Washington state wildfire victims return to burned homes
WENATCHEE, Wash. (AP) — Tom Bryant watched the central Washington state wildfire advance up a hillside toward his home, then turned to tell his wife it was time to evacuate.
Bryant and his wife and pets jumped into their vehicle and evacuated safely. But their home was one of two dozen destroyed in a fast-moving wildfire Sunday night in this city about 120 miles (190 kilomters) east of Seattle. A few businesses were also destroyed in the downtown core when flames spread there.
Firefighters on Monday kept a close eye on the wildfire, which has burned more than 4 square miles. It was considered sufficiently corralled that evacuees were allowed to go back to their homes. The Red Cross closed a shelter that housed 155 people Sunday night at a local high school.
The season’s worst wildfire struck as the state is struggling with a severe drought. Mountain snowpack is at extremely low levels, and about one-fifth of the state’s rivers and streams are at record low levels.
Rainfall on Monday provided some relief, but hot, dry conditions were expected to persist throughout the week as crews deal with this and other wild land fires.
At his home, Bryant found the burned remains of his vintage Shelby Mustang GT 500 sports car, buried in ash. “It hurts, but it’s just stuff,” Bryant said.
Down the road, neighbor Vern Smith was in San Jose, California, on Sunday evening attending a 50th reunion concert of The Grateful Dead.
“I was getting horrifying text messages from my family,” Smith said Monday afternoon, as smoke continued to rise from the ashes of his home. The blaze left only brick work standing.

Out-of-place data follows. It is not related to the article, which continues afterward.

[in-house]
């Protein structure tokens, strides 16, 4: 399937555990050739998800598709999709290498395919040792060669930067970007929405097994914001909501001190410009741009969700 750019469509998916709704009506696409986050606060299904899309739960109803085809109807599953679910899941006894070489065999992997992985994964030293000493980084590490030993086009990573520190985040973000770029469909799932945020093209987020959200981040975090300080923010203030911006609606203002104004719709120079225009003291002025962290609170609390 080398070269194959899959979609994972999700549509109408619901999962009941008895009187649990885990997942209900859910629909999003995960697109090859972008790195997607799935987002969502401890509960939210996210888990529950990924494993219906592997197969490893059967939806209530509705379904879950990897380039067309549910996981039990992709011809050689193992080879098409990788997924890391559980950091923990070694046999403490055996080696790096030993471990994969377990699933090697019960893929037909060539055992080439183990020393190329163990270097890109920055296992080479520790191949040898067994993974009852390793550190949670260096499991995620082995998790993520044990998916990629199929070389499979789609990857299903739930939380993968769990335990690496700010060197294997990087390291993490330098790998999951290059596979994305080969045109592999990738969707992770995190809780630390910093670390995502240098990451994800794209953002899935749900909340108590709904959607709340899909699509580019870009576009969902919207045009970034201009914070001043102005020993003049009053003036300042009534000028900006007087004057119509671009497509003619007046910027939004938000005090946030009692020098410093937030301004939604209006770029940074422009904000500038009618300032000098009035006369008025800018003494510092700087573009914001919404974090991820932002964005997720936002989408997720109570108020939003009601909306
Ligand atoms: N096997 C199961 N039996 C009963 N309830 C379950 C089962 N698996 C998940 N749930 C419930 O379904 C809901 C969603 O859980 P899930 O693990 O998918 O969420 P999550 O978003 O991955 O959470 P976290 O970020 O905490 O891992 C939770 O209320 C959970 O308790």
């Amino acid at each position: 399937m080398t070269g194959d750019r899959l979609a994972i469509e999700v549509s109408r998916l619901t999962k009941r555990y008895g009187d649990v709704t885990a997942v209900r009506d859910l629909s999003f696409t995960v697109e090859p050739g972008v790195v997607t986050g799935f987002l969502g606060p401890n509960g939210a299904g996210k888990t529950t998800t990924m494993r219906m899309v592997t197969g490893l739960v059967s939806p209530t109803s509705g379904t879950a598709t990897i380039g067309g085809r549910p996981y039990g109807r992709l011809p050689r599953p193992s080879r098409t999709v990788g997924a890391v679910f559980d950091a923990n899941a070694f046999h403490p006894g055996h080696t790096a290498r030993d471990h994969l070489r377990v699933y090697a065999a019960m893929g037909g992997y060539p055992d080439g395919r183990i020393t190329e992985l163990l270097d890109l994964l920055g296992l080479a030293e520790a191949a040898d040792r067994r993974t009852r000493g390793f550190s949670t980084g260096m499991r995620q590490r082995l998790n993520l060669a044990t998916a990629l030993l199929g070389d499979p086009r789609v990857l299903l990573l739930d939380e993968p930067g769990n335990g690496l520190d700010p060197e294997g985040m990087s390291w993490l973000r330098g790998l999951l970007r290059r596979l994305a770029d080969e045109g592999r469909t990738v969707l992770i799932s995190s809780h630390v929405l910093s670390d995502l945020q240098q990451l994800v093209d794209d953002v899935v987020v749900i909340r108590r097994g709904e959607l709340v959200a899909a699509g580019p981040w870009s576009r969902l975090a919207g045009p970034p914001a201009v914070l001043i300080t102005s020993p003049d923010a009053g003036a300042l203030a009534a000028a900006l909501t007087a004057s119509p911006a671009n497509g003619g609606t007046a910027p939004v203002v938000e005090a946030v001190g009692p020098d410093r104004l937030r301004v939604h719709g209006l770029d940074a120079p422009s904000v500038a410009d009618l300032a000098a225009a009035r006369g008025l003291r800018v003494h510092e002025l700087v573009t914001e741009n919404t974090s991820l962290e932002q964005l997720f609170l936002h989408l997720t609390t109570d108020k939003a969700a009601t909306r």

Three firefighters suffered minor injuries, but no injuries to residents were reported.
Elsewhere in central Washington, a new wildfire was reported burning late Monday south of the small town of Mansfield, about 40 miles northeast of Wenatchee. The state Emergency Management agency authorized state assistance to fight that fire, which reportedly has burned more than 3 square miles. The Washington State Patrol said three homes and a ranch were threatened.
Many of the destroyed Wenatchee houses were in an upscale hillside neighborhood. Burned homes sat next to residences that were not damaged. Weeping residents drove through the streets on Monday.
“These were all really nice homes,” said Joan Mullene, whose home survived. “It’s really devastating.”
Associated Press videographer Manuel Valdes contributed to this report. Writers Bob Seavey and Courtney Bonnell in Phoenix and Chris Grygiel and Gene Johnson in Seattle also contributed.